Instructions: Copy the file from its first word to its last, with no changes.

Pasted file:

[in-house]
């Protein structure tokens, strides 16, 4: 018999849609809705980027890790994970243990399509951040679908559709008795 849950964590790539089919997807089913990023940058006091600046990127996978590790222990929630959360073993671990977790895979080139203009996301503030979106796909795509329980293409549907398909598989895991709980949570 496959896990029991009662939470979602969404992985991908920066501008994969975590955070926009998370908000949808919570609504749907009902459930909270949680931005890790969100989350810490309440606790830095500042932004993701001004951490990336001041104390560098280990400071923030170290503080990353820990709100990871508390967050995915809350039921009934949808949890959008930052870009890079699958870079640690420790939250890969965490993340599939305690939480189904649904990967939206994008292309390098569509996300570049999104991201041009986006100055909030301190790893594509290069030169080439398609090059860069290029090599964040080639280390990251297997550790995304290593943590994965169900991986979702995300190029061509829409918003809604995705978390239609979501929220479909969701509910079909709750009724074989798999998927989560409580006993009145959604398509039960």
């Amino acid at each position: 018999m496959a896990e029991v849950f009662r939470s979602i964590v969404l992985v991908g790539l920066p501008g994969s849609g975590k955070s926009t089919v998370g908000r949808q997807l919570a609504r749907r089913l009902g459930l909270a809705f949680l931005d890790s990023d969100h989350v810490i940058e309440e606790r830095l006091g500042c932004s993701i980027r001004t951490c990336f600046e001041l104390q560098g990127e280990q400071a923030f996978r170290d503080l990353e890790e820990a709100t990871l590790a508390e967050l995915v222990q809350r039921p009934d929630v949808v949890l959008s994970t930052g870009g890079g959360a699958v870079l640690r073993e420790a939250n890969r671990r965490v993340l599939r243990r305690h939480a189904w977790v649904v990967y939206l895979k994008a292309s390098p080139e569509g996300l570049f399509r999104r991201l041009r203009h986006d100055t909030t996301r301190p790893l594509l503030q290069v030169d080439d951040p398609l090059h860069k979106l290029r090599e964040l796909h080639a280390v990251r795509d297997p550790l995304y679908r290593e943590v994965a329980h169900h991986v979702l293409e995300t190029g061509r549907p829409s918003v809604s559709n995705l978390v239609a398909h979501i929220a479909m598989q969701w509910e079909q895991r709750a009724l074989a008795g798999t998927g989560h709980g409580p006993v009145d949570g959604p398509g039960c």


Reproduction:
[in-house]
């Protein structure tokens, strides 16, 4: 018999849609809705980027890790994970243990399509951040679908559709008795 849950964590790539089919997807089913990023940058006091600046990127996978590790222990929630959360073993671990977790895979080139203009996301503030979106796909795509329980293409549907398909598989895991709980949570 496959896990029991009662939470979602969404992985991908920066501008994969975590955070926009998370908000949808919570609504749907009902459930909270949680931005890790969100989350810490309440606790830095500042932004993701001004951490990336001041104390560098280990400071923030170290503080990353820990709100990871508390967050995915809350039921009934949808949890959008930052870009890079699958870079640690420790939250890969965490993340599939305690939480189904649904990967939206994008292309390098569509996300570049999104991201041009986006100055909030301190790893594509290069030169080439398609090059860069290029090599964040080639280390990251297997550790995304290593943590994965169900991986979702995300190029061509829409918003809604995705978390239609979501929220479909969701509910079909709750009724074989798999998927989560409580006993009145959604398509039960």
């Amino acid at each position: 018999m496959a896990e029991v849950f009662r939470s979602i964590v969404l992985v991908g790539l920066p501008g994969s849609g975590k955070s926009t089919v998370g908000r949808q997807l919570a609504r749907r089913l009902g459930l909270a809705f949680l931005d890790s990023d969100h989350v810490i940058e309440e606790r830095l006091g500042c932004s993701i980027r001004t951490c990336f600046e001041l104390q560098g990127e280990q400071a923030f996978r170290d503080l990353e890790e820990a709100t990871l590790a508390e967050l995915v222990q809350r039921p009934d929630v949808v949890l959008s994970t930052g870009g890079g959360a699958v870079l640690r073993e420790a939250n890969r671990r965490v993340l599939r243990r305690h939480a189904w977790v649904v990967y939206l895979k994008a292309s390098p080139e569509g996300l570049f399509r999104r991201l041009r203009h986006d100055t909030t996301r301190p790893l594509l503030q290069v030169d080439d951040p398609l090059h860069k979106l290029r090599e964040l796909h080639a280390v990251r795509d297997p550790l995304y679908r290593e943590v994965a329980h169900h991986v979702l293409e995300t190029g061509r549907p829409s918003v809604s559709n995705l978390v239609a398909h979501i929220a479909m598989q969701w509910e079909q895991r709750a009724l074989a008795g798999t998927g989560h709980g409580p006993v009145d949570g959604p398509g039960c």